Tag Archives: Mother’s Day

Lesser Known but great mothers of the Old Testament

May 12, 2017

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Zipporah

Zipporah.  Zipporah was the wife of Moses and the mother of Gershom (Ex 2:21-22; 18:3) and Eliezer (Ex 18:4).  When Moses returned to Egypt, she accompanied him (Ex 4:20), but later Moses sent her back to her father Jethro with their two boys (Ex 18:2) where she raised them by herself.  Zipporah serves as an inspiration to single mothers whose husbands have left to pursue their careers.

Deborah.  Deborah was the wife of Lappidoth (Jgs 4:4) and “a mother in Israel” (Jgs 5:5).  It is not known whether she had one or more children, or how she served as a mother.  She was a prophetess, a holy woman who obeyed God and urged others to do likewise.  She was the fifth judge, and she led Israel’s army against Sisera and triumphed.  In addition to her duties as a mother, Deborah shows that mothers can be powerful forces for spiritual good outside the home.

Manoah’s wife.  Manoah’s wife was childless (Jgs 13:2), and an angel appeared and announced that she would have a miraculous birth (Jgs 13:3-7,9), and as foretold, she gave birth to her son Samson (Jgs 13:24).  She teaches mothers that every child is a miracle and a gift from God.

Naomi.  Naomi was the wife of Elimelech and the mother of Mahlon and Chilion (Ru1:2).  In a time of famine her family moved from Bethlehem to Moab.  She was totally committed to caring for her boys.  Her husband died in a foreign land, and after both her sons married, they also died (Ru 1:3-5).  Heartbroken, she is a touching example of a grieving mother who remained faithful to God, never despaired, returned home, and re-engaged in life with her daughter-in-law Ruth.

Ruth.  Ruth was the wife of Boaz (Ru 4:10,13) and the mother of Obed, who “was the father of Jesse, the father of David” (Ru 4:17).  Ruth is one of four mothers named in Jesus’ genealogy (Mt 1:5), along with Tamar, Rahab, and Mary.  Mothers have a key place in Salvation History.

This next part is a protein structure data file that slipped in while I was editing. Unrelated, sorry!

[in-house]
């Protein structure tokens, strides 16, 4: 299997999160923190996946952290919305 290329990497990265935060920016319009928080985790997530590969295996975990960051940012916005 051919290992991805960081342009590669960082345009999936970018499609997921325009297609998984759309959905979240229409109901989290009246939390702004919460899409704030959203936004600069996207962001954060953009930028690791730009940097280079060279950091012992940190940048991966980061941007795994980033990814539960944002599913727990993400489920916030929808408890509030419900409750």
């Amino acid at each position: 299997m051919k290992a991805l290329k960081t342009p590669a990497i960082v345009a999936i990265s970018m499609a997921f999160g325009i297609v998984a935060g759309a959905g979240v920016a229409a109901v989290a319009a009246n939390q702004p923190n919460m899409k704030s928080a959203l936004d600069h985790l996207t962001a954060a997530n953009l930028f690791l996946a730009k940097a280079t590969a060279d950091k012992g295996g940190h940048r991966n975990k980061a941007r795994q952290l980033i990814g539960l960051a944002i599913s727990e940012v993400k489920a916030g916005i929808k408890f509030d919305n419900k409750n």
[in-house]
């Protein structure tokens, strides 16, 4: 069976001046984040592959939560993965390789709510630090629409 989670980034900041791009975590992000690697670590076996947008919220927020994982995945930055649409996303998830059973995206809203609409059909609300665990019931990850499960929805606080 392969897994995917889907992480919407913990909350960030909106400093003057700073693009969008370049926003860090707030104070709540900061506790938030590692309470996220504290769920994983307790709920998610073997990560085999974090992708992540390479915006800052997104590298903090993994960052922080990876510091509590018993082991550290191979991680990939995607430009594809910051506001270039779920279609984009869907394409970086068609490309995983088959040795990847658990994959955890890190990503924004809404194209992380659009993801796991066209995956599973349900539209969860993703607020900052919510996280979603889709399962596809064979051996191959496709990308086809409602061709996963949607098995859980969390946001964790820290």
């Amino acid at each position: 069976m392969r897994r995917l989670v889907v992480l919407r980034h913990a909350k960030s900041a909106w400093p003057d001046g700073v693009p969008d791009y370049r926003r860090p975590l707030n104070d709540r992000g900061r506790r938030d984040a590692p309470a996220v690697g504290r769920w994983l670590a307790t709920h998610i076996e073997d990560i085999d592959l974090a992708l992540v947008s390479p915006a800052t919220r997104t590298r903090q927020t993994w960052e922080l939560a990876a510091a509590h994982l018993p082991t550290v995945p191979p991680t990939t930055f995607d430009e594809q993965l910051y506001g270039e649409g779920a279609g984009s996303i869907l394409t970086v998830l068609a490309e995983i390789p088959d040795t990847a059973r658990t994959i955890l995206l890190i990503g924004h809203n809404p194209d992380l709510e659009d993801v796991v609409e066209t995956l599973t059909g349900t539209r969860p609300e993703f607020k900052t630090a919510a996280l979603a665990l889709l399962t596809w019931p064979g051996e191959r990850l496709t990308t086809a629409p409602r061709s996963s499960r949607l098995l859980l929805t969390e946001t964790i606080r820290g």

Hannah.  Hannah was the wife of Elkanah (1 Sm 1:2).  She wept copiously because she was without child.  She pleaded with the Lord to give her a male child, and promised that if God would grant her request, she would dedicate him to God (1 Sm 1:11).  God gave her a son that she named Samuel (1 Sm 1:20), and true to her word, she dedicated him to God (1 Sm 1:28).  Hannah teaches that mothers should dedicate their children to God.

The widow of Zarephath.  She lived in Sidon with her son at a time of severe drought.  With only a handful of flour remaining, she told Elijah, “When we have eaten it, we shall die” (1 Kgs 17:12).  She was fiercely dedicated to her son.  They lived together, and if need be, they would die together.  She exemplifies the bond between mother and child and doing whatever is necessary for a child’s welfare.

Anna and Edna.  Anna was the wife of Tobit and the mother of Tobiah (Tb 1:9), and she lived in Nineveh; and Edna was the wife of Raguel and the mother of Sarah (Tb 7), and she lived in Ecbatana, Media.  Both mothers were good and faithful Jews who raised their children to be good and faithful Jews, even though they lived far from home in places not supportive of their faith.  They are shining examples of how mothers are to pass on the gift of faith to their children.